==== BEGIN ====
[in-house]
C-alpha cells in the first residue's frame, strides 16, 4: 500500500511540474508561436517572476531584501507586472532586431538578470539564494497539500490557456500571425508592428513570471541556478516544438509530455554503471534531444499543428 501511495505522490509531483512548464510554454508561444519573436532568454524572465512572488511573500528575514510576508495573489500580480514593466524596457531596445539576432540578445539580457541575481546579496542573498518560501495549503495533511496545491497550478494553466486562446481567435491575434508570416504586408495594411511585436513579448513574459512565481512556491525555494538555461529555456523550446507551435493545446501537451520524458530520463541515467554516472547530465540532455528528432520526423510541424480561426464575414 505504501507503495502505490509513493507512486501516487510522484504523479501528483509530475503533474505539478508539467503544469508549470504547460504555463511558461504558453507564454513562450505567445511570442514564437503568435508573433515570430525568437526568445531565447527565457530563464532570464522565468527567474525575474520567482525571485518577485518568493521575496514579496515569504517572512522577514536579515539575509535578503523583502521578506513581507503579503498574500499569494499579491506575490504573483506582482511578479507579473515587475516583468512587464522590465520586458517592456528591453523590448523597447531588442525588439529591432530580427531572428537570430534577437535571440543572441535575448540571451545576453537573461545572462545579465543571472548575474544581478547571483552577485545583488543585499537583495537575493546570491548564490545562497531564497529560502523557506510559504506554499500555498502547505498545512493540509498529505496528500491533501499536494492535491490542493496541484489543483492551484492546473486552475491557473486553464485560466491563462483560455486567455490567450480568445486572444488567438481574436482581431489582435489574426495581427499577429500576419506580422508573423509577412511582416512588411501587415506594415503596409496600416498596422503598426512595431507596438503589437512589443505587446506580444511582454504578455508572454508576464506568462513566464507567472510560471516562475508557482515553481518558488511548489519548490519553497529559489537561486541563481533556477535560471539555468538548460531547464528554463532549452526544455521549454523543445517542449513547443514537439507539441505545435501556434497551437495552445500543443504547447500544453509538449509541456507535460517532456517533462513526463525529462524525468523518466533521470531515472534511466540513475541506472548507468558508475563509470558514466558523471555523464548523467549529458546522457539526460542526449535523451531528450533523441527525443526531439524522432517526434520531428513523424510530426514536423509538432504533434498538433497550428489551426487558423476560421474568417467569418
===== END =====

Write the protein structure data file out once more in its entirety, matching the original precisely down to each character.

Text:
[in-house]
C-alpha cells in the first residue's frame, strides 16, 4: 500500500511540474508561436517572476531584501507586472532586431538578470539564494497539500490557456500571425508592428513570471541556478516544438509530455554503471534531444499543428 501511495505522490509531483512548464510554454508561444519573436532568454524572465512572488511573500528575514510576508495573489500580480514593466524596457531596445539576432540578445539580457541575481546579496542573498518560501495549503495533511496545491497550478494553466486562446481567435491575434508570416504586408495594411511585436513579448513574459512565481512556491525555494538555461529555456523550446507551435493545446501537451520524458530520463541515467554516472547530465540532455528528432520526423510541424480561426464575414 505504501507503495502505490509513493507512486501516487510522484504523479501528483509530475503533474505539478508539467503544469508549470504547460504555463511558461504558453507564454513562450505567445511570442514564437503568435508573433515570430525568437526568445531565447527565457530563464532570464522565468527567474525575474520567482525571485518577485518568493521575496514579496515569504517572512522577514536579515539575509535578503523583502521578506513581507503579503498574500499569494499579491506575490504573483506582482511578479507579473515587475516583468512587464522590465520586458517592456528591453523590448523597447531588442525588439529591432530580427531572428537570430534577437535571440543572441535575448540571451545576453537573461545572462545579465543571472548575474544581478547571483552577485545583488543585499537583495537575493546570491548564490545562497531564497529560502523557506510559504506554499500555498502547505498545512493540509498529505496528500491533501499536494492535491490542493496541484489543483492551484492546473486552475491557473486553464485560466491563462483560455486567455490567450480568445486572444488567438481574436482581431489582435489574426495581427499577429500576419506580422508573423509577412511582416512588411501587415506594415503596409496600416498596422503598426512595431507596438503589437512589443505587446506580444511582454504578455508572454508576464506568462513566464507567472510560471516562475508557482515553481518558488511548489519548490519553497529559489537561486541563481533556477535560471539555468538548460531547464528554463532549452526544455521549454523543445517542449513547443514537439507539441505545435501556434497551437495552445500543443504547447500544453509538449509541456507535460517532456517533462513526463525529462524525468523518466533521470531515472534511466540513475541506472548507468558508475563509470558514466558523471555523464548523467549529458546522457539526460542526449535523451531528450533523441527525443526531439524522432517526434520531428513523424510530426514536423509538432504533434498538433497550428489551426487558423476560421474568417467569418